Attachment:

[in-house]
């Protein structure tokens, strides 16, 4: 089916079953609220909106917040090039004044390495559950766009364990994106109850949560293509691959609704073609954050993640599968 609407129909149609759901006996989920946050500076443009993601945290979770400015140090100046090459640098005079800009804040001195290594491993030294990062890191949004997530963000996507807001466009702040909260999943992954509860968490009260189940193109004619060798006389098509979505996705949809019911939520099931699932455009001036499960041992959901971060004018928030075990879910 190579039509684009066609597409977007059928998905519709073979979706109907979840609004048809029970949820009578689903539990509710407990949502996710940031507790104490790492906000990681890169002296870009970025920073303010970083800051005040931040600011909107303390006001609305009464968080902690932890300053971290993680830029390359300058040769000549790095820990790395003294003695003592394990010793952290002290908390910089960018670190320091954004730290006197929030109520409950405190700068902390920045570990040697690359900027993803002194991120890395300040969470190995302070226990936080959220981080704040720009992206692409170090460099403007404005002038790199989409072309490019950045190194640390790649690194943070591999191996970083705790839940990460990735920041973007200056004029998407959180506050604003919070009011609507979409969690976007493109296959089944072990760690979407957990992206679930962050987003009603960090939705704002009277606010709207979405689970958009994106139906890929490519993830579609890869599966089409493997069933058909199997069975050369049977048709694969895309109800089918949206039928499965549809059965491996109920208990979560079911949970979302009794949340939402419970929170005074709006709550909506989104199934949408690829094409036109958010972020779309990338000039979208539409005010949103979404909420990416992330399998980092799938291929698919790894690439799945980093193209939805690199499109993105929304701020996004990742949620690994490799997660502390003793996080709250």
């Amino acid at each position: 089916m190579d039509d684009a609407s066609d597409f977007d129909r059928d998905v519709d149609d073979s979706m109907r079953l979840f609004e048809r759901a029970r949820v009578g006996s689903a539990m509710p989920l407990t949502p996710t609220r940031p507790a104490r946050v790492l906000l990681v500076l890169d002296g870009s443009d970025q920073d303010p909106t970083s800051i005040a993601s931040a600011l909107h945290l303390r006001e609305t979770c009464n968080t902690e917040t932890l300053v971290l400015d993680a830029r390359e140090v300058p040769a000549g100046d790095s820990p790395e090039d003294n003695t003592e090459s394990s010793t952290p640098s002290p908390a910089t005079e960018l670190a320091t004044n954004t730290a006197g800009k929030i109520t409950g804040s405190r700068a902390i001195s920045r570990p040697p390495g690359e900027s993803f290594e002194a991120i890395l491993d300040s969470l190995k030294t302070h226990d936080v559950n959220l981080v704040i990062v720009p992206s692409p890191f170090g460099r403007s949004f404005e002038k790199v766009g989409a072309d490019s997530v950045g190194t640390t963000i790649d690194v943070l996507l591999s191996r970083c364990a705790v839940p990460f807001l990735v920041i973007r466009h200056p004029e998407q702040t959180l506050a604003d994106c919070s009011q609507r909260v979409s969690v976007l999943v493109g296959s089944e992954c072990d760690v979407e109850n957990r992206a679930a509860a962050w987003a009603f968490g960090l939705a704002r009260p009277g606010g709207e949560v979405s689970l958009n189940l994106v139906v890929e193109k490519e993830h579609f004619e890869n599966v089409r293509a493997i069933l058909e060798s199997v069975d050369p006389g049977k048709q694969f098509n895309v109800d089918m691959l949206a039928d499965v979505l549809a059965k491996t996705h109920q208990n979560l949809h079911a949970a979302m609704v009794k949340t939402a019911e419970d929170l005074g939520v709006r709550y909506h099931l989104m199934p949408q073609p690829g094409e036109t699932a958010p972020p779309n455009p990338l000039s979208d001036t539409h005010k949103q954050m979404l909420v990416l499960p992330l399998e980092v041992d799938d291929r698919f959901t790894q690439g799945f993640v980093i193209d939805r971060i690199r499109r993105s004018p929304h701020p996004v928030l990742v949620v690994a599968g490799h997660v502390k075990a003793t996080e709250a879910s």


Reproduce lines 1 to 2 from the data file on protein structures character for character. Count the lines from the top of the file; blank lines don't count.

[in-house]
């Protein structure tokens, strides 16, 4: 089916079953609220909106917040090039004044390495559950766009364990994106109850949560293509691959609704073609954050993640599968 609407129909149609759901006996989920946050500076443009993601945290979770400015140090100046090459640098005079800009804040001195290594491993030294990062890191949004997530963000996507807001466009702040909260999943992954509860968490009260189940193109004619060798006389098509979505996705949809019911939520099931699932455009001036499960041992959901971060004018928030075990879910 190579039509684009066609597409977007059928998905519709073979979706109907979840609004048809029970949820009578689903539990509710407990949502996710940031507790104490790492906000990681890169002296870009970025920073303010970083800051005040931040600011909107303390006001609305009464968080902690932890300053971290993680830029390359300058040769000549790095820990790395003294003695003592394990010793952290002290908390910089960018670190320091954004730290006197929030109520409950405190700068902390920045570990040697690359900027993803002194991120890395300040969470190995302070226990936080959220981080704040720009992206692409170090460099403007404005002038790199989409072309490019950045190194640390790649690194943070591999191996970083705790839940990460990735920041973007200056004029998407959180506050604003919070009011609507979409969690976007493109296959089944072990760690979407957990992206679930962050987003009603960090939705704002009277606010709207979405689970958009994106139906890929490519993830579609890869599966089409493997069933058909199997069975050369049977048709694969895309109800089918949206039928499965549809059965491996109920208990979560079911949970979302009794949340939402419970929170005074709006709550909506989104199934949408690829094409036109958010972020779309990338000039979208539409005010949103979404909420990416992330399998980092799938291929698919790894690439799945980093193209939805690199499109993105929304701020996004990742949620690994490799997660502390003793996080709250």